"Furthermore, we held two working group meetings to address the transport security issues amongst the representatives of the governments," the joint statement continues. "As a result of the meetings, we decided to continue the working group activities until the next Nuclear Security Summit in 2016 and express our further commitment to work together for improving security in the transport of nuclear and other radioactive materials."

According to the joint statement, "Much knowledge and experiences [have] been gained from past transports conducted throughout the world over the last decades. Historically the security record of civilian transport of nuclear materials has been excellent and we must strive to maintain that record."

Bunn, however, criticized the transportation gift basket, which does not require the participating countries to utilize any specific security measures. He told Global Security Newswire that the transport-security pledge "is as weak as dishwater," and he took exception to its suggestion that "the security record of civilian transport of nuclear materials has been excellent" historically.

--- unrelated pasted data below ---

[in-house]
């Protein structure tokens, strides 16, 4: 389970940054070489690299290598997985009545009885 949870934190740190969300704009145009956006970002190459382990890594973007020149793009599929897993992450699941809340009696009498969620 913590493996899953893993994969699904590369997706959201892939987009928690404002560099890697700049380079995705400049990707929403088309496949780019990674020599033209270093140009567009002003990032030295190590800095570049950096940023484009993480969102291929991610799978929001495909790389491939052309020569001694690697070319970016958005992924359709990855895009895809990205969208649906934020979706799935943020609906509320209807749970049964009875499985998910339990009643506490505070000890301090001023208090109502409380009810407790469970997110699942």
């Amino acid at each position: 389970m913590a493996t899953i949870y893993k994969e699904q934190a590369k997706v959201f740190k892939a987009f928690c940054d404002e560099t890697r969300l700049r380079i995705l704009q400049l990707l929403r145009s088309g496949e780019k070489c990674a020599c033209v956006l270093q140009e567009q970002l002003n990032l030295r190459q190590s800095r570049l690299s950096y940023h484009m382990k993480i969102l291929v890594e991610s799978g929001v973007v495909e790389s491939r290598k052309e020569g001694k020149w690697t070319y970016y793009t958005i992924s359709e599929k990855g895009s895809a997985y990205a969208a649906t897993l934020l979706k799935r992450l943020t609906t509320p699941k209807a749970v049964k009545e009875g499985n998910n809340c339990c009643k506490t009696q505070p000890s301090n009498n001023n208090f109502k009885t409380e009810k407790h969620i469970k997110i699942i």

"Essentially what it means is just that the shipments have not been seized by terrorists so far," Bunn said. "It used to be legal to send plutonium by regular mail, and the industry complained loudly when the [U.S. Nuclear Regulatory Commission] started requiring any armed guards at all."

A 1974 report by the then-Government Accounting Office included photographs of bomb-grade highly enriched uranium sitting unguarded on a dolly in an airport, Bunn noted. More recently, a truck containing radioactive cobalt-60 was stolen in Mexico, but ultimately was recovered.

In light of the December incident in Mexico, nonproliferation experts have criticized the Obama administration's plan to cut funding for nuclear-security programs in fiscal 2015.

This article was published in Global Security Newswire, which is produced independently by National Journal Group under contract with the Nuclear Threat Initiative. NTI is a nonprofit, nonpartisan group working to reduce global threats from nuclear, biological, and chemical weapons.